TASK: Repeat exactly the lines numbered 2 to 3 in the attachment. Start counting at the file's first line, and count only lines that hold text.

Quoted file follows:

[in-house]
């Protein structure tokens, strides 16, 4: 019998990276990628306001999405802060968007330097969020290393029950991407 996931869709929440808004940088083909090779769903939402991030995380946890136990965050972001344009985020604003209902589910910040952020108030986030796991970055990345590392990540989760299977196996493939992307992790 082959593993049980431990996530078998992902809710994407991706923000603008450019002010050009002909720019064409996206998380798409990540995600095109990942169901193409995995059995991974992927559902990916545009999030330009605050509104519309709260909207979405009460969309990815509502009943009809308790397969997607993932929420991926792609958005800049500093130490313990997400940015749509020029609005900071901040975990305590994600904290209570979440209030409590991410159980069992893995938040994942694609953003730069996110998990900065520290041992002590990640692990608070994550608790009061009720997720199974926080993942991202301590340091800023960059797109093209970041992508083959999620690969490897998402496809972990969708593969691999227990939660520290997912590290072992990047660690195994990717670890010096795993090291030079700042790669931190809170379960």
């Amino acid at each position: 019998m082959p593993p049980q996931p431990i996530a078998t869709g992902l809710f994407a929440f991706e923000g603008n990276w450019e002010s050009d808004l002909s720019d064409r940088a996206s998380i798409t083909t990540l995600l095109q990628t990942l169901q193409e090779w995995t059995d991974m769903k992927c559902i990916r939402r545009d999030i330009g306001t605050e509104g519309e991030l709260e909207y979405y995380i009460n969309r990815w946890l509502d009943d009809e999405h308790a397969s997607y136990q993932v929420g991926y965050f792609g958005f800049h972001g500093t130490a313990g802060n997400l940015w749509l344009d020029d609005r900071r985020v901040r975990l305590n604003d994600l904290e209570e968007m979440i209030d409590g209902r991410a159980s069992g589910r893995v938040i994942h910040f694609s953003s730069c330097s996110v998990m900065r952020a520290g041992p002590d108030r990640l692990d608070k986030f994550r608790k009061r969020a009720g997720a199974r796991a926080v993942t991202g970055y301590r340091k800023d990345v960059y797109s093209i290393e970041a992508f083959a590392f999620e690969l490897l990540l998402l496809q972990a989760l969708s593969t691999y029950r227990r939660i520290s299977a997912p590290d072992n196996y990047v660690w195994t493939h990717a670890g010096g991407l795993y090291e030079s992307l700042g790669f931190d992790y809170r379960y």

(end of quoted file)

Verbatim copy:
């Protein structure tokens, strides 16, 4: 019998990276990628306001999405802060968007330097969020290393029950991407 996931869709929440808004940088083909090779769903939402991030995380946890136990965050972001344009985020604003209902589910910040952020108030986030796991970055990345590392990540989760299977196996493939992307992790 082959593993049980431990996530078998992902809710994407991706923000603008450019002010050009002909720019064409996206998380798409990540995600095109990942169901193409995995059995991974992927559902990916545009999030330009605050509104519309709260909207979405009460969309990815509502009943009809308790397969997607993932929420991926792609958005800049500093130490313990997400940015749509020029609005900071901040975990305590994600904290209570979440209030409590991410159980069992893995938040994942694609953003730069996110998990900065520290041992002590990640692990608070994550608790009061009720997720199974926080993942991202301590340091800023960059797109093209970041992508083959999620690969490897998402496809972990969708593969691999227990939660520290997912590290072992990047660690195994990717670890010096795993090291030079700042790669931190809170379960």
């Amino acid at each position: 019998m082959p593993p049980q996931p431990i996530a078998t869709g992902l809710f994407a929440f991706e923000g603008n990276w450019e002010s050009d808004l002909s720019d064409r940088a996206s998380i798409t083909t990540l995600l095109q990628t990942l169901q193409e090779w995995t059995d991974m769903k992927c559902i990916r939402r545009d999030i330009g306001t605050e509104g519309e991030l709260e909207y979405y995380i009460n969309r990815w946890l509502d009943d009809e999405h308790a397969s997607y136990q993932v929420g991926y965050f792609g958005f800049h972001g500093t130490a313990g802060n997400l940015w749509l344009d020029d609005r900071r985020v901040r975990l305590n604003d994600l904290e209570e968007m979440i209030d409590g209902r991410a159980s069992g589910r893995v938040i994942h910040f694609s953003s730069c330097s996110v998990m900065r952020a520290g041992p002590d108030r990640l692990d608070k986030f994550r608790k009061r969020a009720g997720a199974r796991a926080v993942t991202g970055y301590r340091k800023d990345v960059y797109s093209i290393e970041a992508f083959a590392f999620e690969l490897l990540l998402l496809q972990a989760l969708s593969t691999y029950r227990r939660i520290s299977a997912p590290d072992n196996y990047v660690w195994t493939h990717a670890g010096g991407l795993y090291e030079s992307l700042g790669f931190d992790y809170r379960y």